The archaeology of repentance
In a sermon preached during the First Great Awakening, George Whitefield laid bare the four archaeological layers always uncovered in true repentance. Preaching on “They have healed the wound of my people lightly, saying, ‘Peace, peace,’ when there is no peace” (Jeremiah 6:14), Whitefield said that before we can speak peace to our hearts:
One, “You must be made to see, made to feel, made to weep over, made to bewail, your actual transgressions against the law of God.” The dawning of realism. Honesty. Brokenhearted self-awareness. “Was ever the remembrance of your sins grievous to you? Was the burden of your sins intolerable to your thoughts? Did ever any such thing as this pass between God and your soul? If not, for Jesus Christ’s sake, do not call yourselves Christians.”
Two, “You must be convinced of the foundation of all your transgressions. And what is that? I mean original sin.” We realize that, even when we haven’t acted on our impulses, the very fact that our hearts rise up against God is itself damning. All self-hope stripped away. “When the sinner is first awakened, he begins to wonder, ‘How came I to be so wicked?’ The Spirit of God then strikes in and shows that he has no good thing in him by nature.”
Three, “You must be troubled for the sins of your best duties and performances.” Our righteous self-images start to unravel, our excuses, our rationalizations, our entitlements. Every self-invented refuge collapses. “You must be brought to see that God may damn you for the best prayer you ever put up. Our best duties are so many splendid sins. There must be a deep conviction before you can be brought out of your self-righteousness; it is the last idol taken out of the heart.”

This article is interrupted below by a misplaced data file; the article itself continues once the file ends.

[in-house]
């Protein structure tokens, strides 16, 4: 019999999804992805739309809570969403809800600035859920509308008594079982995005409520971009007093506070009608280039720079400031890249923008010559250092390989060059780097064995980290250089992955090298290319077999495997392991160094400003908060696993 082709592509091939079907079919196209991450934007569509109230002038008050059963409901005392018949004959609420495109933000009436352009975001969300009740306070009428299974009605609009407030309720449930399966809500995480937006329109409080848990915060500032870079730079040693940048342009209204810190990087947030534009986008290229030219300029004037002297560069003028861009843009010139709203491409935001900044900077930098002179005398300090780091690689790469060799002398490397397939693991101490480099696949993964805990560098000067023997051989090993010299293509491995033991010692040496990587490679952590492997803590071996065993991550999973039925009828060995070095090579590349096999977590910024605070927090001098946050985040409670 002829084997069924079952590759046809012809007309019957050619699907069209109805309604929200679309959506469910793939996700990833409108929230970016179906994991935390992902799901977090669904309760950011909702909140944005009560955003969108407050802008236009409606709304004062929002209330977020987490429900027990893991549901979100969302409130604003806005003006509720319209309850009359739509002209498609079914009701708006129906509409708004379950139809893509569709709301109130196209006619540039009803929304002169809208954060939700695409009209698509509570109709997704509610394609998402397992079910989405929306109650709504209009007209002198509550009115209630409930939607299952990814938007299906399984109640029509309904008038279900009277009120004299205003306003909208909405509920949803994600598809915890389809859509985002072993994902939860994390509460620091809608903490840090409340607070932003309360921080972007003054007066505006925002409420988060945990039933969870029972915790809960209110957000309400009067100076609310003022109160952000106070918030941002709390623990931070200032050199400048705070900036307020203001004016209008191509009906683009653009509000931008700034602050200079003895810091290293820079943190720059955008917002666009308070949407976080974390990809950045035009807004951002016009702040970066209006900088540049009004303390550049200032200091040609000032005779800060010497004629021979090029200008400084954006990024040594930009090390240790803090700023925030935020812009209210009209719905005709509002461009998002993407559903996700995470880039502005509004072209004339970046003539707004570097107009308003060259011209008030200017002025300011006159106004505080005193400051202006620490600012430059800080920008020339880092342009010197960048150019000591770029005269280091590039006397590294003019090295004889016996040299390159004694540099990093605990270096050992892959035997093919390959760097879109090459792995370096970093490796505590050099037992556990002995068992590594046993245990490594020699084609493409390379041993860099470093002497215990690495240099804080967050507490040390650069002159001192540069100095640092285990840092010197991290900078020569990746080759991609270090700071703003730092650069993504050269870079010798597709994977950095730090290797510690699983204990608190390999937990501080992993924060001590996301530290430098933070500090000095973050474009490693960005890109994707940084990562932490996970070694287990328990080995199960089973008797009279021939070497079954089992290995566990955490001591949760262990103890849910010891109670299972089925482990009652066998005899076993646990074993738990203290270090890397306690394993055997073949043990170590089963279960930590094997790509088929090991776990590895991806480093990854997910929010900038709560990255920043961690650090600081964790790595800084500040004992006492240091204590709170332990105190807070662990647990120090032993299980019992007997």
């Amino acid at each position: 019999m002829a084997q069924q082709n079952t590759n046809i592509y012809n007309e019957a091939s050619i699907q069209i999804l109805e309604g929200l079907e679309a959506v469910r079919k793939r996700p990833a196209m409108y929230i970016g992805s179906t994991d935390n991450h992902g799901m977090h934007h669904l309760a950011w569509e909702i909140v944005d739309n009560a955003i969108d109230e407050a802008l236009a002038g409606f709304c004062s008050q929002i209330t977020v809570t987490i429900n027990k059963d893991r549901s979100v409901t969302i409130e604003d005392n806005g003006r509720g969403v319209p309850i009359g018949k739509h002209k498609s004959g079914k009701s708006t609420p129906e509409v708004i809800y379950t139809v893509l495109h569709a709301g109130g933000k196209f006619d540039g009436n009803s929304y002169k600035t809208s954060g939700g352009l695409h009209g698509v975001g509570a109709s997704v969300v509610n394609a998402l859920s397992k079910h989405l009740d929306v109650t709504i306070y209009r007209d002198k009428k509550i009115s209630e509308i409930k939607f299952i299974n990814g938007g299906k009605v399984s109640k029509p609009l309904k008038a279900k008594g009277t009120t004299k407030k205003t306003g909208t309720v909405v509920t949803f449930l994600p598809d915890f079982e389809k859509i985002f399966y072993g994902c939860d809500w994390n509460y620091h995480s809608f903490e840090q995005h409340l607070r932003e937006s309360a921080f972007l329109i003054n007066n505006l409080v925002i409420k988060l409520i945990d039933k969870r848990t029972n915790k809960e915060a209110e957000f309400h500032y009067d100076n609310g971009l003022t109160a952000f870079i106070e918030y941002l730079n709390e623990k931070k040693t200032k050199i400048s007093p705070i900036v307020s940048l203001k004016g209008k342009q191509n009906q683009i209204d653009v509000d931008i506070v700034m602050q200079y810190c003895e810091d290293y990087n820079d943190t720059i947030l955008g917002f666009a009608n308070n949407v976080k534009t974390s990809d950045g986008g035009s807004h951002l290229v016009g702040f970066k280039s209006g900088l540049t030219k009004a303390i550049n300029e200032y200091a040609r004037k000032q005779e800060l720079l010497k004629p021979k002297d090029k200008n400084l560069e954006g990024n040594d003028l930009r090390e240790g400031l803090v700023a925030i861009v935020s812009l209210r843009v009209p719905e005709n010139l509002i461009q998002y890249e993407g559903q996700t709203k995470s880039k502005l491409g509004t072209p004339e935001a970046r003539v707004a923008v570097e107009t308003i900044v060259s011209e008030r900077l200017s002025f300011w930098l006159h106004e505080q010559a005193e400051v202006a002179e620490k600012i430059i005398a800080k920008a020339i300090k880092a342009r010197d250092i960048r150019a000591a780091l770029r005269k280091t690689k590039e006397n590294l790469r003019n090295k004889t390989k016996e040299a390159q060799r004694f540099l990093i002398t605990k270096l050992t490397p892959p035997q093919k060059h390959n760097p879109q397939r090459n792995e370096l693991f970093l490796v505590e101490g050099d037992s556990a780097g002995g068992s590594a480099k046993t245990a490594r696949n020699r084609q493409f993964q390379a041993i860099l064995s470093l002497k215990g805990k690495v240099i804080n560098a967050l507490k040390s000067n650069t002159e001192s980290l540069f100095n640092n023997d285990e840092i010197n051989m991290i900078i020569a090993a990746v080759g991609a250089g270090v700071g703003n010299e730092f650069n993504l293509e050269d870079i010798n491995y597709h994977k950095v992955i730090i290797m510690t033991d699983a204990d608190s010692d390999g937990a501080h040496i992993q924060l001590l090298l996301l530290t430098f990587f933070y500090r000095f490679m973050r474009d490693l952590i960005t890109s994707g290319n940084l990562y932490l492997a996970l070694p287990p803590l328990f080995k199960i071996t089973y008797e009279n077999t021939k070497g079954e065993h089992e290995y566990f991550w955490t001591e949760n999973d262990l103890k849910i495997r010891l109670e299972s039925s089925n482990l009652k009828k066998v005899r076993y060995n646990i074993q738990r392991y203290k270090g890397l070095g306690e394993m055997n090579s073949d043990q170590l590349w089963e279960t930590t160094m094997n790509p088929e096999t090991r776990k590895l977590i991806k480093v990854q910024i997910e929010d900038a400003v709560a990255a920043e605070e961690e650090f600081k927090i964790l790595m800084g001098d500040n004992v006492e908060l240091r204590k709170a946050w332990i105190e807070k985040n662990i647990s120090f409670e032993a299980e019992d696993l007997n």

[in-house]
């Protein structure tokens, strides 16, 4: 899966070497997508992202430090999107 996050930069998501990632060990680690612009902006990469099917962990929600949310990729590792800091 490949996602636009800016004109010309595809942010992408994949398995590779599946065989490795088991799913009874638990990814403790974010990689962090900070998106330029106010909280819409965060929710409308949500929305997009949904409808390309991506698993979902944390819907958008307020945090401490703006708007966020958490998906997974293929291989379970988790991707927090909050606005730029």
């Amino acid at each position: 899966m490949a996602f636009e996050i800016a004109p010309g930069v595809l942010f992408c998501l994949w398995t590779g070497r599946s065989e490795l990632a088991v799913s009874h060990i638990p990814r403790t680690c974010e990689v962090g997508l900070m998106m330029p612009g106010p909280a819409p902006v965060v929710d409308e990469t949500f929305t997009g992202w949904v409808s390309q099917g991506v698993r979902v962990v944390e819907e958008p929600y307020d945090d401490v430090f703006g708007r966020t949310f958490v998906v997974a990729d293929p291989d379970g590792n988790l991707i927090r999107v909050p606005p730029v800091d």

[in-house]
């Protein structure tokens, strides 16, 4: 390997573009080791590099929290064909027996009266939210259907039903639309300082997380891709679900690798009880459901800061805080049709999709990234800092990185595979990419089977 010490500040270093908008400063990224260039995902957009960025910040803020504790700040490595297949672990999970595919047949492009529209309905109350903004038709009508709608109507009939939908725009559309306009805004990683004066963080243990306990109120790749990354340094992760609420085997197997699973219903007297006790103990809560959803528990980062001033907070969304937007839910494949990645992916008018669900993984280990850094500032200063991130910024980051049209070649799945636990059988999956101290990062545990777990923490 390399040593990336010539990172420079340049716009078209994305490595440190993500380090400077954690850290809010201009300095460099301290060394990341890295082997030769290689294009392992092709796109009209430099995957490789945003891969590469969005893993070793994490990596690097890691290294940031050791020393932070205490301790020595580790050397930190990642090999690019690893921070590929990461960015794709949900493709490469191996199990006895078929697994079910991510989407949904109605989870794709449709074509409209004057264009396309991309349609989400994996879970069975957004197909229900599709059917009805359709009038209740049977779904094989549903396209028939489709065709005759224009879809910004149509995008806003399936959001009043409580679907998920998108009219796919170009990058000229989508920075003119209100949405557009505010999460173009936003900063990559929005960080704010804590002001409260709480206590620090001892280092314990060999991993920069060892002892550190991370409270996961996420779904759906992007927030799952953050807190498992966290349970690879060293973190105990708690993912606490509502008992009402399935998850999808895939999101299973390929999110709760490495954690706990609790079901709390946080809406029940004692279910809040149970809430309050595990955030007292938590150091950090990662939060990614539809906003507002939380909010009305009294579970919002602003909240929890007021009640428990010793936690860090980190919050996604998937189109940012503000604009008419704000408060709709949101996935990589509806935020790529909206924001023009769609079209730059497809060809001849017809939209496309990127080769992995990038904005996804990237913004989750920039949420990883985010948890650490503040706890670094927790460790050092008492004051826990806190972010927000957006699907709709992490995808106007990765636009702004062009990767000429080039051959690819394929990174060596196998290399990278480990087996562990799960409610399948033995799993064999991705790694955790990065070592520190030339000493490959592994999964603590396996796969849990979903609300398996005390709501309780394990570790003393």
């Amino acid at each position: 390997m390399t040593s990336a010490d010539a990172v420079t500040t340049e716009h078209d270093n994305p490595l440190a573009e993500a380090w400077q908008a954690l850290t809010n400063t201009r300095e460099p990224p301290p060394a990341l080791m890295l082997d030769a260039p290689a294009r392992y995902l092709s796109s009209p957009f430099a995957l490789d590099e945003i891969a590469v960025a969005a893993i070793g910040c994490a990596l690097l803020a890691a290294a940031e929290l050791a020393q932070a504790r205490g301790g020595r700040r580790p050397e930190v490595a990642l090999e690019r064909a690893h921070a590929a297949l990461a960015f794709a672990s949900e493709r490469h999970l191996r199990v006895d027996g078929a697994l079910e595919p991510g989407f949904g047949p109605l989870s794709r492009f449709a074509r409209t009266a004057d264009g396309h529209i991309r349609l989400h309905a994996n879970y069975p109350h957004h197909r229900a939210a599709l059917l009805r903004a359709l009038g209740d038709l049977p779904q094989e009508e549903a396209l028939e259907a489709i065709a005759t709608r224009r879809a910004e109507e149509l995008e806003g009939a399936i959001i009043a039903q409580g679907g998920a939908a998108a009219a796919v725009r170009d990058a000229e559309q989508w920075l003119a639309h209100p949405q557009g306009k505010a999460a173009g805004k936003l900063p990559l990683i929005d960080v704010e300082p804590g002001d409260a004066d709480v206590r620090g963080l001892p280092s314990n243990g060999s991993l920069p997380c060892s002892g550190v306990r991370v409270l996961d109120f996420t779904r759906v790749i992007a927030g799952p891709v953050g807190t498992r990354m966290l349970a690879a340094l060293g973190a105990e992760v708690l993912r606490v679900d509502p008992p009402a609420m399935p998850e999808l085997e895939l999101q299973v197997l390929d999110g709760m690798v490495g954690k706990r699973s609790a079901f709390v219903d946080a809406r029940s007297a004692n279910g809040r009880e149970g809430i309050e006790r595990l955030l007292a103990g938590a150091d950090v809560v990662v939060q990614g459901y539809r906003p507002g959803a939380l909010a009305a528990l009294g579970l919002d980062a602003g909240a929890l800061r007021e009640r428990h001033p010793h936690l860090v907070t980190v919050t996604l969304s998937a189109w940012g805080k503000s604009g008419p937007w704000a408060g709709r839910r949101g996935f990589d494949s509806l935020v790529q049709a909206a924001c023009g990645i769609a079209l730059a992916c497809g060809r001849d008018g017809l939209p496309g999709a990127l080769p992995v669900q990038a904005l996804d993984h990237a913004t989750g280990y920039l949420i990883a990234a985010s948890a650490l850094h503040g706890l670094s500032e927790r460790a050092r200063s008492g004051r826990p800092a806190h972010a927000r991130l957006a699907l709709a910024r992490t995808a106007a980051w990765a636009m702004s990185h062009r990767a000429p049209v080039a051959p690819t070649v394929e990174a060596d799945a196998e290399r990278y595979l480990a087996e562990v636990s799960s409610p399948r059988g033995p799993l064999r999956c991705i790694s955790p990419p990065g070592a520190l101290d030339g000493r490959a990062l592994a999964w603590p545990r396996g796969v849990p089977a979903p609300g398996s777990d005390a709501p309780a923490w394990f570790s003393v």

Four, “There is one particular sin you must be greatly troubled for, and yet I fear there are few of you think what it is. It is the reigning, the damning sin of the Christian world, and yet the Christian world seldom or never thinks of it. And pray what is that? It is what most of you think you are not guilty of, and that is the sin of unbelief.” Treating God as unreal at a functional level in our hearts and lives and churches and strategies. “Most of you have not so much faith in the Lord Jesus Christ as the devil himself. I am persuaded the devil believes more of the Bible than most of you do.”
“One more then. Before you can speak peace to your heart, you must not only be convinced of your actual and original sin, the sins of your own righteousness, the sin of unbelief, but you must be enabled to lay hold upon the perfect righteousness, the all-sufficient righteousness, of the Lord Jesus Christ. Then you shall have peace.”
Select Sermons of George Whitefield, pages 75-95.